Foxconn rockets into satellites in search of life beyond iPhone (Image Credit: Sat News)
Taiwanese iPhone assembler Foxconn’s satellite business ambitions have lifted off with a successful launch that the company sees as an entry point into a space industry forecast to grow to $1 trillion.
Two experimental satellites developed by the company with Taiwan’s National Central University were launched together on a SpaceX rocket from California last month.
Weighing about 9 kilograms each, Pearl-1H and Pearl-1C are equipped with high-speed telecommunications capabilities and go around the planet every 96 minutes in low Earth orbit at roughly 520 kilometers. They successfully communicated with ground control in Taiwan after their launch.
The two satellites will be used for communications experiments and space exploration over the next year, according to Foxconn Chairman Young Liu. If all goes well, testing for such applications as automotive communications will proceed, Liu said.
Morgan Stanley sees the global space industry generating more than $1 trillion in revenue in 2040 — 2.6 times its 2022 estimate. Foxconn, formally Hon Hai Precision Industry, wants a piece of this growth, which will be driven in part by satellite internet service.
Elon Musk-led SpaceX reduced the costs of rocket launches and established the Starlink network of commercial communications satellites. Amazon has followed SpaceX into the communications satellite business, and startups have become active in this area.
Low Earth orbit satellites are expected to number 17,350 by 2030, according to the Taipei-based Market Intelligence & Consulting Institute (MIC) — 2.3 times its 2023 figure.
The satellite industry will eventually move toward vertical specialization, much like the smartphone industry, said Jesse Chao, Foxconn’s official in charge of beyond-5G communications, in Taiwanese media.
While it aims to be a contract manufacturer, Foxconn is also trying its hand at satellite development in a similar approach to its move into electric vehicles.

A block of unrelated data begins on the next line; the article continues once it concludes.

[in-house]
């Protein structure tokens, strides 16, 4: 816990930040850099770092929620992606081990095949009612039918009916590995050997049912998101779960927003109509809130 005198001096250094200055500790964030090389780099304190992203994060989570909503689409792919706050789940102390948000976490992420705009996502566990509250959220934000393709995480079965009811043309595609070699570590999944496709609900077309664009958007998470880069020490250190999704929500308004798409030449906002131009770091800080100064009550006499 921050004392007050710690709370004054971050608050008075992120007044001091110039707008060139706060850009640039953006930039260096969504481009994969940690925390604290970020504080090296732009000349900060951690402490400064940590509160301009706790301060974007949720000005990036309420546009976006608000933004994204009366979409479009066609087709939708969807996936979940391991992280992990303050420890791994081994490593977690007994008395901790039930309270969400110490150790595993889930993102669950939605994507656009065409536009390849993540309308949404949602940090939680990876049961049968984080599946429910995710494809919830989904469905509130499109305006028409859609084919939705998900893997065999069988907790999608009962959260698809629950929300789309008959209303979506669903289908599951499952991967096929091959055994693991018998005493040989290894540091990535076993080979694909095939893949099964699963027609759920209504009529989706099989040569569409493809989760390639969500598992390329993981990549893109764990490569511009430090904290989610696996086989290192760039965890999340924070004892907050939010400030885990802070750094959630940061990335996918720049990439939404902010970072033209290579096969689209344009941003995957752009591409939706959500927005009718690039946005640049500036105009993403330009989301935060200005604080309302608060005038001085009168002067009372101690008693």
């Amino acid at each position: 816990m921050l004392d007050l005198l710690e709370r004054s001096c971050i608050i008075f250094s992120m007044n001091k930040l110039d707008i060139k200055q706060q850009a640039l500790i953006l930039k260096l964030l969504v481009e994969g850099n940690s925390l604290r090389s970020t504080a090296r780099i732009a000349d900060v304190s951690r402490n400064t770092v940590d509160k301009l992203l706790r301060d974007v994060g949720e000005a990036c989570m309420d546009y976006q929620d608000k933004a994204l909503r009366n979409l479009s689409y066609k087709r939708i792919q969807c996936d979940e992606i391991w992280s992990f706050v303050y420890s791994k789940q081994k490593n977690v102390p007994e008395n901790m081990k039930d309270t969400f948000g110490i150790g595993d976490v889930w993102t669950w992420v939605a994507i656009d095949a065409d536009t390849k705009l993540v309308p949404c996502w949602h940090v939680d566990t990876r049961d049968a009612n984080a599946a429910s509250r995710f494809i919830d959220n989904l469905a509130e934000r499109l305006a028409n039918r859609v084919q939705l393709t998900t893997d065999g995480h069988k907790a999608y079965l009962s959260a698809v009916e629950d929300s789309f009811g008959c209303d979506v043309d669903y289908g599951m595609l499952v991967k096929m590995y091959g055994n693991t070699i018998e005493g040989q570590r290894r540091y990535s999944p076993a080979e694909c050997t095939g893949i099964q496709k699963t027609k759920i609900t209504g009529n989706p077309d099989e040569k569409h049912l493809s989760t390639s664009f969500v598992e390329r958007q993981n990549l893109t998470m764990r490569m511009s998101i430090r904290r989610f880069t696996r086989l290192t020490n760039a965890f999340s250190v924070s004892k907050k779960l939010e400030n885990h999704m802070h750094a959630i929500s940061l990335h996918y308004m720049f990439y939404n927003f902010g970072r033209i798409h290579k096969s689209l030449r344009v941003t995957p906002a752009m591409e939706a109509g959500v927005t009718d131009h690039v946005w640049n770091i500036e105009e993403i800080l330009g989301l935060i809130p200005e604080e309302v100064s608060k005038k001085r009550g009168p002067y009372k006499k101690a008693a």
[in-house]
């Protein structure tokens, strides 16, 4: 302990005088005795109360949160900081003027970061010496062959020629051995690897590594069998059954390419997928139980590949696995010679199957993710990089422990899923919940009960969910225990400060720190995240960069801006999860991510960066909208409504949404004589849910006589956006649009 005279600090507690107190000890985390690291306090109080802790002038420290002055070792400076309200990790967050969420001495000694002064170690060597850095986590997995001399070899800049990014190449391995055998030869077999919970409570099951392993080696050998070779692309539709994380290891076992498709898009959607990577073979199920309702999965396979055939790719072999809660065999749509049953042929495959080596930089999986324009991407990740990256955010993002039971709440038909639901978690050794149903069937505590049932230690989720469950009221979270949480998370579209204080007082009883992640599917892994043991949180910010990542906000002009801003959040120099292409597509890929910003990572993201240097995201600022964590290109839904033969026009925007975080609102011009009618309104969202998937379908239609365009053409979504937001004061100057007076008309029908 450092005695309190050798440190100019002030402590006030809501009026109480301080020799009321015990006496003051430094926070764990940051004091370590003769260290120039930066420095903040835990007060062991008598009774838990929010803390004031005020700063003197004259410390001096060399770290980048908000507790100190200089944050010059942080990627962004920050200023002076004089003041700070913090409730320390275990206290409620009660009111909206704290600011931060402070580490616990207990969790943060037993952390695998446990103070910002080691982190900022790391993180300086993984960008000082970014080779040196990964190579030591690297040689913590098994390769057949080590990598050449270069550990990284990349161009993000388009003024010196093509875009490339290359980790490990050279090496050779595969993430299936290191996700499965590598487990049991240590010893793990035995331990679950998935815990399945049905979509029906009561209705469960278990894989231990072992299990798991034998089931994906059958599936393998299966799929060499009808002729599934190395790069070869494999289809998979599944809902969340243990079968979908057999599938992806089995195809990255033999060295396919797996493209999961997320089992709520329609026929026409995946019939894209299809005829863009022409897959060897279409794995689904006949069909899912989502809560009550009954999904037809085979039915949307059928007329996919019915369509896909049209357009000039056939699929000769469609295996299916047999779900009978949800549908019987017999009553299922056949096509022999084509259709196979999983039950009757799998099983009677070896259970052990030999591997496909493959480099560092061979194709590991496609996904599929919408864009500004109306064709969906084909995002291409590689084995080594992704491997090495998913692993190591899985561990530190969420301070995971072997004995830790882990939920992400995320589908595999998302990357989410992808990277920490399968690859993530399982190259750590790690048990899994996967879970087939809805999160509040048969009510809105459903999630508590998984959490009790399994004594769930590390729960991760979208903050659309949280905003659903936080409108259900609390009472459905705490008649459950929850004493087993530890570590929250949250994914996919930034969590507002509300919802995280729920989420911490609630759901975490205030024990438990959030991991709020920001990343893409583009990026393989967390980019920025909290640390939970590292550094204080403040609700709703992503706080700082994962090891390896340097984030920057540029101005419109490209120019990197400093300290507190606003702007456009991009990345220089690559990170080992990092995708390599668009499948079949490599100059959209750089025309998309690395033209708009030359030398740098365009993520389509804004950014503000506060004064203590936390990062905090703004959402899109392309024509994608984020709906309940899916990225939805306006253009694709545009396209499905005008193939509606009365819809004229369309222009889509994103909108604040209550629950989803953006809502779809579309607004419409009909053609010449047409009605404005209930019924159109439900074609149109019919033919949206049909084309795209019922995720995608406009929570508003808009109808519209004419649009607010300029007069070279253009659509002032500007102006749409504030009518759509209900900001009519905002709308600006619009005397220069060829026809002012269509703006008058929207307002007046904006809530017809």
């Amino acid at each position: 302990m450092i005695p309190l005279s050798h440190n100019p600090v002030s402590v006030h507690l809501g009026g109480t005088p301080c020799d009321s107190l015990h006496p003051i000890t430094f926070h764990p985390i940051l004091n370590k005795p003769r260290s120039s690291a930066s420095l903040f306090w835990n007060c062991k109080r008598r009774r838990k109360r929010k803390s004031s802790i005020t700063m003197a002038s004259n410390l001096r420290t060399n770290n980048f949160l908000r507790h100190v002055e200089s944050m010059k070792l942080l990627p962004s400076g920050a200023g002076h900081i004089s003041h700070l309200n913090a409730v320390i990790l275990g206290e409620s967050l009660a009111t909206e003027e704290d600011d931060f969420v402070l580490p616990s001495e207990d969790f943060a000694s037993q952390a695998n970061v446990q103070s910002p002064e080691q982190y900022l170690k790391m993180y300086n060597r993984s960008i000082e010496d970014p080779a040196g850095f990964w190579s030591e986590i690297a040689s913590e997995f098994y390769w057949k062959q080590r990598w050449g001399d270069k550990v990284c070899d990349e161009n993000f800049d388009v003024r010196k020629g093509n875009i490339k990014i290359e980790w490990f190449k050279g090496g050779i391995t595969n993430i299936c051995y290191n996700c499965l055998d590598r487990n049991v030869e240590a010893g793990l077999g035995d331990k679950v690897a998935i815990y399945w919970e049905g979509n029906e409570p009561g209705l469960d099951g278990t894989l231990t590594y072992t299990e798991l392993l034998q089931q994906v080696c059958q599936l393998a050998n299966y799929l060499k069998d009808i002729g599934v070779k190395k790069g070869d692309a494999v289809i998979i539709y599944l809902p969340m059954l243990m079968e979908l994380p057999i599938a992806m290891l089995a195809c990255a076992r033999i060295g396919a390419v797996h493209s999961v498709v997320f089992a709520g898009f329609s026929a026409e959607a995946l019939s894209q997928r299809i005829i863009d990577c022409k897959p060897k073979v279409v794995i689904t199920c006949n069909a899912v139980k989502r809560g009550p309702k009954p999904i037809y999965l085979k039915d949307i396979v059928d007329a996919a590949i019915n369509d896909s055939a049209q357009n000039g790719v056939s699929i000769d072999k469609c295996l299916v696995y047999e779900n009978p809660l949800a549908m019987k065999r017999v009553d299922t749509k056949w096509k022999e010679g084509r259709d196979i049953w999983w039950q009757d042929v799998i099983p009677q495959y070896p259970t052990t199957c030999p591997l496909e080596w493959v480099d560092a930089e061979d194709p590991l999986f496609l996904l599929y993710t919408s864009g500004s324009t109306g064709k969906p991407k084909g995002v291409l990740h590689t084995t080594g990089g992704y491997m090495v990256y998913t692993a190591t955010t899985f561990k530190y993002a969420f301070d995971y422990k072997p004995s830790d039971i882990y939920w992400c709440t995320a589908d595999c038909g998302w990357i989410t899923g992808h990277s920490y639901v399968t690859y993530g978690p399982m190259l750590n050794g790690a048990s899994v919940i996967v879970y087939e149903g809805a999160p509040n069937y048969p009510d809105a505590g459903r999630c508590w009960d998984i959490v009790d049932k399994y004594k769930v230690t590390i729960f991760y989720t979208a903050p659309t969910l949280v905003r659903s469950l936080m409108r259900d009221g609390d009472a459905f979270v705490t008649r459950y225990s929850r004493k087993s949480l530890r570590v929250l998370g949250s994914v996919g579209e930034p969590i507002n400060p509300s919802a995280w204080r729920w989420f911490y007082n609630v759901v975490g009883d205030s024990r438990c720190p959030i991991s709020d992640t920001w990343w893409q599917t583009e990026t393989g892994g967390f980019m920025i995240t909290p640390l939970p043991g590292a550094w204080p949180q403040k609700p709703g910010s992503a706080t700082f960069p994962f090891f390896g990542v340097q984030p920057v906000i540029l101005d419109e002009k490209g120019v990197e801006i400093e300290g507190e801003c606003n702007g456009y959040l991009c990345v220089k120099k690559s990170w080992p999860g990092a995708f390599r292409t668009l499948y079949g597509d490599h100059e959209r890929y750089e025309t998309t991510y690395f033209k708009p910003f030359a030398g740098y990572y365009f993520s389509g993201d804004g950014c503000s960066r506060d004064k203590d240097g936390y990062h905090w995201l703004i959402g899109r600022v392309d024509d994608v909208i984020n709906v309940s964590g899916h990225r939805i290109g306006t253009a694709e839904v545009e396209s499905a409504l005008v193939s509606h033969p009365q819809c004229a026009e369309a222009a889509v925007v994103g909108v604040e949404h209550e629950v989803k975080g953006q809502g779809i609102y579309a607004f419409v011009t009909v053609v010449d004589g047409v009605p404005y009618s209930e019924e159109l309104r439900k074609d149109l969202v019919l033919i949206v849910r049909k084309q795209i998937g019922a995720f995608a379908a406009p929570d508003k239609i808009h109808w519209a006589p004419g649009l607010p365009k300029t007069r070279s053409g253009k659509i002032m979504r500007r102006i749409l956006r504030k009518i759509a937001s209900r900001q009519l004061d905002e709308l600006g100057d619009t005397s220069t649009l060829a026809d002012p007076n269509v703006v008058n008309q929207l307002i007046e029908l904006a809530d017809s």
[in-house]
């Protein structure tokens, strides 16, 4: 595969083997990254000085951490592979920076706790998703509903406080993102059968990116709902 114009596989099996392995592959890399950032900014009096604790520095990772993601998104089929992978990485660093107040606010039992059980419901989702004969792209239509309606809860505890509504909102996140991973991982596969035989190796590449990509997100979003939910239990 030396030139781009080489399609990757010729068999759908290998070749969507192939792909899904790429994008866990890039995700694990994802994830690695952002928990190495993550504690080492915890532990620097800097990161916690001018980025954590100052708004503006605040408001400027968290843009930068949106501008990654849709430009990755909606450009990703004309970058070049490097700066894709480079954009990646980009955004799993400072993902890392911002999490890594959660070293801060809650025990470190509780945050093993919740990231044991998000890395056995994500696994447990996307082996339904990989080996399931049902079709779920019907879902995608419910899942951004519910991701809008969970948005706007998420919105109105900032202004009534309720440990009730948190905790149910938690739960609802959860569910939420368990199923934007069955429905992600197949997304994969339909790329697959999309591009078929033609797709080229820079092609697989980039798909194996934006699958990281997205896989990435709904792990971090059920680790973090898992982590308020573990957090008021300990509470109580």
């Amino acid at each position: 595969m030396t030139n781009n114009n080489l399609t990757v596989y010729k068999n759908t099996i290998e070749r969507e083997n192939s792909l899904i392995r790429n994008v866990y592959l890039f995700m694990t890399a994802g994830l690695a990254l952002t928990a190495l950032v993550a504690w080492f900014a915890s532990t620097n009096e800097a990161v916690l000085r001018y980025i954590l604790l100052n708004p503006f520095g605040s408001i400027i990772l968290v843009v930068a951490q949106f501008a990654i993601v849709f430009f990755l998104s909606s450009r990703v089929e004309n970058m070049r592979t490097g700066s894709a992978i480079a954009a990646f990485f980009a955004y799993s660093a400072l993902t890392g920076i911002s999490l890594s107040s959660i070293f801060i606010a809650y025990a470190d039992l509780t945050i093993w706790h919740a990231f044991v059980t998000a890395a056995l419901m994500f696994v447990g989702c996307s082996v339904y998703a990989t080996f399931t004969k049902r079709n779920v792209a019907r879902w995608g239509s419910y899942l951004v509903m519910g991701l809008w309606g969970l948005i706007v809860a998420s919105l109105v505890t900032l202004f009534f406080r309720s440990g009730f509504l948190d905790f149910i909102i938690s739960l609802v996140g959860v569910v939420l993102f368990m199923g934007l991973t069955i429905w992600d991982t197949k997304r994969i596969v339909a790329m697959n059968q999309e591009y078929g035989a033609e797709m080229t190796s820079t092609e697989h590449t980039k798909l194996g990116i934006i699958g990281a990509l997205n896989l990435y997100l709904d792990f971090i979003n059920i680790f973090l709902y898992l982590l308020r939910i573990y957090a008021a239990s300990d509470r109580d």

Foxconn’s business model for EVs is to land manufacturing contracts from a wide range of clients, be they large corporations or startups. Costs will be lowered through mass production. It has developed an EV platform and taken other steps to pitch itself as a one-stop shop to EV brands.
For the satellites launched in November, Foxconn was involved from the initial design phase of the development project and supplied such basic components as wiring harnesses and camera systems.
Synergies are expected between communications satellites and EVs. Satellites can provide connections in mountains and other remote areas, making them a good fit with the autonomous-driving and connected-car technologies being developed by Foxconn-led EV tech consortium MIH.
Foxconn’s search for fresh earnings sources comes ahead of its 50th anniversary in 2024. Assembling iPhones is core to its annual revenue of roughly $200 billion, but its net profit margin is stuck at the 1% to 2% level, owing to such factors as slowing growth in the smartphone market.
In 2020, Foxconn established the Hon Hai Research Institute, which has worked to develop technologies in quantum computing and in semiconductor devices that use next-generation materials. Satellite development is part of the efforts.
Foxconn faces challenges to expanding into the space industry. The company needs to build up a track record, for one, but recruitment presents a high hurdle.
“Taiwan’s space development is focused on academic research, so there is still only little talent who can go on to work in industry,” MIC analyst Tseng Chiau-ling said.